Six Steps for Building a Personalized Poker Study Plan - Timeline
Six Steps for Building a Personalized Poker Study Plan - Timeline

Completing these milestones will let you know you’re on the right track and can boost your motivation! In no time at all, you’ll be booking a ticket to that WPT poker tournament!

Step 5: Develop a Weekly Schedule

Once you’ve decided on your deadline and milestones, you’ll want to get even more specific and set yourself a study schedule.

  • What exactly will you be doing each week to achieve your learning goal?
  • Which days of the week will you be working on it?
  • Will you be attending coaching sessions?
  • Meeting with friends to discuss what you’ve been learning?
  • Are there live workshops to attend?

You must put all these items in your calendar to stay on track and not miss anything.

Step 6: Review and Revise

As you are plugging along, it is essential to ensure your plan is working regularly. This step is where the review and revision come in.

  • Suppose you allotted 30 minutes to read an article, but after reading a couple, you find it takes an hour. You’ll have to adjust your schedule.
  • You may find a certain material is not quite what you need. There’s no reason to stick with it. Take the time to find something more suitable and rearrange your study plan as needed.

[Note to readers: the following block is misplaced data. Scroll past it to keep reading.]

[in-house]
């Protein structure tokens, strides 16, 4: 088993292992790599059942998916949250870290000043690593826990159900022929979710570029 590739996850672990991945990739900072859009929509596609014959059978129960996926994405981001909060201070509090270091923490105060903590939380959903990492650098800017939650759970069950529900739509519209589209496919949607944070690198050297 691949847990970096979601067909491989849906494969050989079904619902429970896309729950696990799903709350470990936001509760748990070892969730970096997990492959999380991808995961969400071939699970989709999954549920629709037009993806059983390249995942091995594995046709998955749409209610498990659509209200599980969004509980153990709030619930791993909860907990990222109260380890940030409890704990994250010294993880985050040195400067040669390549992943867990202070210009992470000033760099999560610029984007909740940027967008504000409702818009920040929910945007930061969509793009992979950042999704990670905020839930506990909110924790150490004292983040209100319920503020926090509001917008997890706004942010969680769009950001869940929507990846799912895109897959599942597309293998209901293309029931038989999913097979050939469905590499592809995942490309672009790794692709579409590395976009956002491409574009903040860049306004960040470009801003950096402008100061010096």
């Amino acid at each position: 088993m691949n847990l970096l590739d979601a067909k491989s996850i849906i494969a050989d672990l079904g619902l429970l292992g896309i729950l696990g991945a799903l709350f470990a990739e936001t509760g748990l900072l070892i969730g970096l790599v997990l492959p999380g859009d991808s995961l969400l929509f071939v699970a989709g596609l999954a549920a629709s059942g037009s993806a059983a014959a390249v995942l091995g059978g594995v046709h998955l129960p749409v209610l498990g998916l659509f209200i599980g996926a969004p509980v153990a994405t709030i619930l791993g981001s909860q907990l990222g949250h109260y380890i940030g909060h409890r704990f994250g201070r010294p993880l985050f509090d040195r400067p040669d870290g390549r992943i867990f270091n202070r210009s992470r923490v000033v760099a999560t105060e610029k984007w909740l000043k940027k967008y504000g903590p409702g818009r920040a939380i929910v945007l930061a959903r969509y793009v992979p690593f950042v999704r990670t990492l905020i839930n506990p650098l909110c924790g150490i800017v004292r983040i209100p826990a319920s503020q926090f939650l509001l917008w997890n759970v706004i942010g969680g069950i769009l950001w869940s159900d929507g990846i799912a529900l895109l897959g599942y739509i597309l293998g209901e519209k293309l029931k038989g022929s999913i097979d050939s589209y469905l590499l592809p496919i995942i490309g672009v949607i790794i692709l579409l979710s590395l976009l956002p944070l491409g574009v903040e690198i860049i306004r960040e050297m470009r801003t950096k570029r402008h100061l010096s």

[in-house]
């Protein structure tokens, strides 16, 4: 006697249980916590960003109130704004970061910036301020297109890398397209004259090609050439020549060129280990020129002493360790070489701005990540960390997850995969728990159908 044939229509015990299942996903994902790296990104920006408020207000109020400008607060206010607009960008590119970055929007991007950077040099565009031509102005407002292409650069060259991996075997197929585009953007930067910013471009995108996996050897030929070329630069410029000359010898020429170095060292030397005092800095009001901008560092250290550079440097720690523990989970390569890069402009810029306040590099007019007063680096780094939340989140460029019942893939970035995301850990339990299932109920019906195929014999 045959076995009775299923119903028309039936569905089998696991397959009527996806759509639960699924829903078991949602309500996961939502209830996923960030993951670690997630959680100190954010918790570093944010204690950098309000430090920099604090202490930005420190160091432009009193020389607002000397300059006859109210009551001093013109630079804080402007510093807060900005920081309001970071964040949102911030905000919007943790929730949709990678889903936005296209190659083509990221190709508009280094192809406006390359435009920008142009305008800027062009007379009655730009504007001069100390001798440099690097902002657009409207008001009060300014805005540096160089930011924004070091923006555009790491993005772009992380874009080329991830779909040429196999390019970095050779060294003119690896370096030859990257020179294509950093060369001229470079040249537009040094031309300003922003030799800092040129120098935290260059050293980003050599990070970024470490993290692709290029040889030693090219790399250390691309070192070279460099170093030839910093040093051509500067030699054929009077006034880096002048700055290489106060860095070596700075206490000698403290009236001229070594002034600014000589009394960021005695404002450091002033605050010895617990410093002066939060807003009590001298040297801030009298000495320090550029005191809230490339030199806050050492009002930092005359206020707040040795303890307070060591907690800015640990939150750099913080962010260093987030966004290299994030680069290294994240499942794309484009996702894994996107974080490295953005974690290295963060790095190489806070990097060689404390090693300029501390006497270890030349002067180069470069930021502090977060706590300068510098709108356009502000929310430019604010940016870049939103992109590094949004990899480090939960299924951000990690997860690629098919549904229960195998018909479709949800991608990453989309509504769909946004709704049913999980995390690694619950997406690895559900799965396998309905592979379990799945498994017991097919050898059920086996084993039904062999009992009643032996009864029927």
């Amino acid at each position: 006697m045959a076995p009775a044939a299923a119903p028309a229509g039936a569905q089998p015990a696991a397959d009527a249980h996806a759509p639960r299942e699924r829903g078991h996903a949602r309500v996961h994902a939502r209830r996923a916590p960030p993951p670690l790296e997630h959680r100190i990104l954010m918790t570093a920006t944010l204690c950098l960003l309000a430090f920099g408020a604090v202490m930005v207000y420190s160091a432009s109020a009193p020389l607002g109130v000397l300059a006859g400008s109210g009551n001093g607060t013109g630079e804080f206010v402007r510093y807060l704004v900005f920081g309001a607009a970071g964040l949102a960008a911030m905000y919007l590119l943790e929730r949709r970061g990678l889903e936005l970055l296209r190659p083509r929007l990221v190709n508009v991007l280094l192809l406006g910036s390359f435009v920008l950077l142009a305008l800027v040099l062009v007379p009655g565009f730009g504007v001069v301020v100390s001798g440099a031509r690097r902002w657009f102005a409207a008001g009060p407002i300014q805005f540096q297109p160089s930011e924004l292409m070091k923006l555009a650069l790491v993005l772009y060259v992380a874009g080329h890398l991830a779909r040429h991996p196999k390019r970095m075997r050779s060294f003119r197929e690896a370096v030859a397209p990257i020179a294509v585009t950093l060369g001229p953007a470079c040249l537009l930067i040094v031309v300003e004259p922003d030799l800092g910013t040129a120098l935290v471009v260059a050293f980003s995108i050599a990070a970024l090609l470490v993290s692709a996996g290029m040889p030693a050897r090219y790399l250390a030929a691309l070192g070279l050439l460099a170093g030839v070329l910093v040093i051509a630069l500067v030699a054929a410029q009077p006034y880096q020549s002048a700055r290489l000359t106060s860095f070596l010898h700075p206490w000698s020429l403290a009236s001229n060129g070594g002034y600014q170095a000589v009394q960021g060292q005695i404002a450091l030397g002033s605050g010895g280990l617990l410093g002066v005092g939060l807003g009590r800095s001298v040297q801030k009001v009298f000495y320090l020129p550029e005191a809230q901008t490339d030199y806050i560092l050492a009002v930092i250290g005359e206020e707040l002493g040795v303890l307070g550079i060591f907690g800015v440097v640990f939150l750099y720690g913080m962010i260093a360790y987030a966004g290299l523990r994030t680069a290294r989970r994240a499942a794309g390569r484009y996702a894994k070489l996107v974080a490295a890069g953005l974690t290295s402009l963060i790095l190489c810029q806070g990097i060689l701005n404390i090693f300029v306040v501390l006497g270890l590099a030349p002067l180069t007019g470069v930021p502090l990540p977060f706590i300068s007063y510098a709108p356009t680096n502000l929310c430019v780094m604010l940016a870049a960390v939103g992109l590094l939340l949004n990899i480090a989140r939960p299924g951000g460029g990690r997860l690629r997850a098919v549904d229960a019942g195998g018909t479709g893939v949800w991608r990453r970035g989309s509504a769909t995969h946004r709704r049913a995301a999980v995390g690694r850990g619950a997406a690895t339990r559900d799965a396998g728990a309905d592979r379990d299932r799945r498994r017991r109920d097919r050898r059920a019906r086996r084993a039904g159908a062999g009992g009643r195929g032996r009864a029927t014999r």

Don't get discouraged if you discover that achieving your learning goal will take longer than initially thought! Just change your plan. Nothing is set in stone.

As long as you are making progress, you should be pleased with yourself.

Most players take a haphazard approach to studying, so doing anything consistently is a major win! 

Dr. Tricia Cardner is the author of Positive Poker, Peak Poker Performance and co-author of Purposeful Practice for Poker. She podcasts at Poker on The Mind with her co-host Gareth James. You can find her at where she teaches poker players the most effective psychological strategies for optimal poker performance.